Which brings me to Monday, the Victoria Day holiday (cheers Vicky, wish you were here to have pint with the team!). A lovely sunny day, with just a gentle south westerly breeze, and best of all, quite a number of birds around the property. The local Yellow Warblers were engaged in frantic courtship display, a pair of Orchard Orioles were prospecting for suitable nest sites, and the first Least Flycatchers, Eastern Kingbirds and Ruby-throated Hummingbirds made their welcome appearances. Also, finally, warblers were moving through the area, with lots of song greeting the rising sun. A total of 48 birds were banded during the session, of 16 species, as follows:

Magnolia Warbler 10
American Redstart 5
Wilson's Warbler 1
Yellow Warbler 4
Common Yellowthroat 2
Black & White Warbler 1
Western Palm Warbler 1
Blackpoll Warbler 2
Myrtle Warbler 1
American Goldfinch 4
Baltimore Oriole 5
Rose-breasted Grosbeak 3
Gray Catbird 5
American Robin 1
Red-winged Blackbird 1
Northern Cardinal 2

Thanks once more to Georg Hentsch for the photographs, above, of a Blackpoll Warbler, and by way of contrast, a Black and White Warbler......and as I know you are all waiting to learn who received this week's "Doofus" award.....well, it was me, but I'm not telling you why!

The coming weekend looks like being a real corker from the weather standpoint, so we'll see if this translates into an increased catch, or if the birds, wisely, keep heading north while the going is good!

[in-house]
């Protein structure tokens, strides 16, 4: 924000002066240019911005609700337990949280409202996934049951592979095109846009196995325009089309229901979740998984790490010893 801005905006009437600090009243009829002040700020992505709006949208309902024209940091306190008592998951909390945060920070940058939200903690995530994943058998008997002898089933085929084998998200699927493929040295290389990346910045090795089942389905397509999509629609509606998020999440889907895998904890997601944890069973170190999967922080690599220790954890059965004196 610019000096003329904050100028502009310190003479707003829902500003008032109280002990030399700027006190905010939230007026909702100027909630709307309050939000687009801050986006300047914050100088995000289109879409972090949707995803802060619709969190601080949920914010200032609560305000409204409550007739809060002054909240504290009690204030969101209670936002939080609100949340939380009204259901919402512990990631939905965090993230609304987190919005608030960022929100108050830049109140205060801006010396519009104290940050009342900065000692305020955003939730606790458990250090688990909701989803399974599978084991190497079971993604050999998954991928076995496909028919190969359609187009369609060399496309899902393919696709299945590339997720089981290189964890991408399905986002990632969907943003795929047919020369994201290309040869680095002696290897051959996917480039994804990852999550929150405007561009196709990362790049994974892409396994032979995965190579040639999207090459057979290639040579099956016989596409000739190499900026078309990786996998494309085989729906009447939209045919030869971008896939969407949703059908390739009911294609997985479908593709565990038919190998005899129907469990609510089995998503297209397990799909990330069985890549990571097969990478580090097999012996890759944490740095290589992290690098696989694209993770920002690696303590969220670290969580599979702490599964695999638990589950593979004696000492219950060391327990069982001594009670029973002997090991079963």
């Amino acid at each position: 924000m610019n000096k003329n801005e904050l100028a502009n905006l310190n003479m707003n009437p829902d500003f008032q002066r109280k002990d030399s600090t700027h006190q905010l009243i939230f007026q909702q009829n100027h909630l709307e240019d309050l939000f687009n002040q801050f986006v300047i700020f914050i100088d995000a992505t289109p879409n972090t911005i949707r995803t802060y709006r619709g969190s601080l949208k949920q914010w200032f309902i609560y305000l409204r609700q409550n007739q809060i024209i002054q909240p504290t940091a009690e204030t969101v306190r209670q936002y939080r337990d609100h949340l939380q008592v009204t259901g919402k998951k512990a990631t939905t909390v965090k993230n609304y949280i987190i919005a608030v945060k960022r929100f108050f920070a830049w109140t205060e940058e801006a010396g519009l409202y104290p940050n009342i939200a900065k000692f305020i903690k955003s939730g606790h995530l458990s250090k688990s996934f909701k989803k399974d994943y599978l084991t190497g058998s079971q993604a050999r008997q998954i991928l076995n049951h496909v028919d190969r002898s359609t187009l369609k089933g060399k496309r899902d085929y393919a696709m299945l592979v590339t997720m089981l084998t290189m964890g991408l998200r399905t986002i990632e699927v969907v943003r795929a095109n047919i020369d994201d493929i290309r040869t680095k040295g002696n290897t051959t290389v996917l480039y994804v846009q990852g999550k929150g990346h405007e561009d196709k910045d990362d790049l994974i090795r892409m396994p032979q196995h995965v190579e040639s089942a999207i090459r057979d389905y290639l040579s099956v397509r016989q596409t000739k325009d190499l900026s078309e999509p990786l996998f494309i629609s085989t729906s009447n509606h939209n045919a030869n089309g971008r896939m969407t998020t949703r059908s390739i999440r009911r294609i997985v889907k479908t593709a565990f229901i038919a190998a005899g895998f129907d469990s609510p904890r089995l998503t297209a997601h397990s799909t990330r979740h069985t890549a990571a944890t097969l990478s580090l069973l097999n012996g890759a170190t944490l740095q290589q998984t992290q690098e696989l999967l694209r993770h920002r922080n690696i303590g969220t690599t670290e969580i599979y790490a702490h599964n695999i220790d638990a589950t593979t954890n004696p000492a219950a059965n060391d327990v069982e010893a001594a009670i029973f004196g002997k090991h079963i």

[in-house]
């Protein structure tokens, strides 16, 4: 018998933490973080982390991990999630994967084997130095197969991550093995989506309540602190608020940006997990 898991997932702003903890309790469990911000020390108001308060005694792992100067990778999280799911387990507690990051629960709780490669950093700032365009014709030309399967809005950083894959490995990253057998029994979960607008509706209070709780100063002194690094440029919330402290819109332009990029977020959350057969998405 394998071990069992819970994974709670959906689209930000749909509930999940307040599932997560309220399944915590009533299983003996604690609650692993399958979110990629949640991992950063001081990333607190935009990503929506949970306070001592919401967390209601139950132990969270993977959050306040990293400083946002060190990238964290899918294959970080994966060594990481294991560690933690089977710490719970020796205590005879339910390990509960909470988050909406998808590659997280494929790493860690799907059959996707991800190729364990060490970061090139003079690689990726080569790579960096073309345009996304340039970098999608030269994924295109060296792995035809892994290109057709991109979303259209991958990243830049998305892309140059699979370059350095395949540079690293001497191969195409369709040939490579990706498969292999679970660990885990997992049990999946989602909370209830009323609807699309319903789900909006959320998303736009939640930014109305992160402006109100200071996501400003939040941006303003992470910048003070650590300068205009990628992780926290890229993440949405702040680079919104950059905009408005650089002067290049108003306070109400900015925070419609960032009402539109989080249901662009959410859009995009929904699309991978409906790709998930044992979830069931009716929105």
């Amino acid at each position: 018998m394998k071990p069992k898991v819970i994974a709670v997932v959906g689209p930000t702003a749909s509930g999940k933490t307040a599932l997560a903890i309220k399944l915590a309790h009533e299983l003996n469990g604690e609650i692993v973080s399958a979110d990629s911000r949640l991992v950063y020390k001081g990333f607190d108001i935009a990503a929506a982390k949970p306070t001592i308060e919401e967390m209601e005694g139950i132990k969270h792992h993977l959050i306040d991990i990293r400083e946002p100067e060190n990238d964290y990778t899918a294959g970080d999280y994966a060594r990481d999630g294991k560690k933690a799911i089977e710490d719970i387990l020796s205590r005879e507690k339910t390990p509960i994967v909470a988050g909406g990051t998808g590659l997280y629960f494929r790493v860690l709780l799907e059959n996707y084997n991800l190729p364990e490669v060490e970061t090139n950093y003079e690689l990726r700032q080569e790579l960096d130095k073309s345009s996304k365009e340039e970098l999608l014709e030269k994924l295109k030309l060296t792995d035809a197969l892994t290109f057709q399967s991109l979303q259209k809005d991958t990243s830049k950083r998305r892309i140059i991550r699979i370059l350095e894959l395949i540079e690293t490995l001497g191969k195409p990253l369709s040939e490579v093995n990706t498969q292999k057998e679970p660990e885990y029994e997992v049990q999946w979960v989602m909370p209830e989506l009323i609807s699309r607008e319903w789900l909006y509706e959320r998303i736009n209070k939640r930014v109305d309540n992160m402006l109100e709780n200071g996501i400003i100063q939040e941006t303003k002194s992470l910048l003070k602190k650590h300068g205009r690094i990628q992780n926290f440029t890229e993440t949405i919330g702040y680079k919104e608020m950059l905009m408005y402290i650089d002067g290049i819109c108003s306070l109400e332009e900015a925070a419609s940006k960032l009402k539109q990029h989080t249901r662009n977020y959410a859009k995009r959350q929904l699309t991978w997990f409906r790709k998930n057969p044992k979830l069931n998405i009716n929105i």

Wednesday, May 13, 2009

Rain stops play!

This weekend, both the weather AND the birds conspired to make it an entirely forgettable effort. On Saturday we were forced to close early by a line of thunder storms crossing the region, although there weren't that many birds there anyway. After the storms passed through, it became very windy, then a cold front passed through overnight, with very strong north westerlies into Sunday morning. As it was far to windy to operate, the crew took down the nets early on Sunday morning, Erika fell in the swamp, thereby winning the day's "Doofus" award, and we were away just as it began to drizzle.

The Osprey pair is still in residence at the platform, and the female appears to be incubating, so there may yet be young Ospreys to band in July. Now, if Josh can procure the assistance of the local hydro company, we are in business!

Here is the list, such as it is, for Saturday morning:

Blue-gray Gnatcatcher 1
Yellow Warbler 4
Lincoln's Sparrow 1
American Goldfinch 5
Gray Catbird 2
Rose-breasted Grosbeak 3
Red-winged Blackbird 4
Common Yellowthroat 1
Eastern White crowned Sparrow 1
White throated Sparrow 1
Song Sparrow 1
Common Grackle 1

Total 25, of 12 species.

As always, we are looking forward to more success next weekend. According to the record books for the property, this is the weekend to expect the arrival of migrant warblers. Time will tell....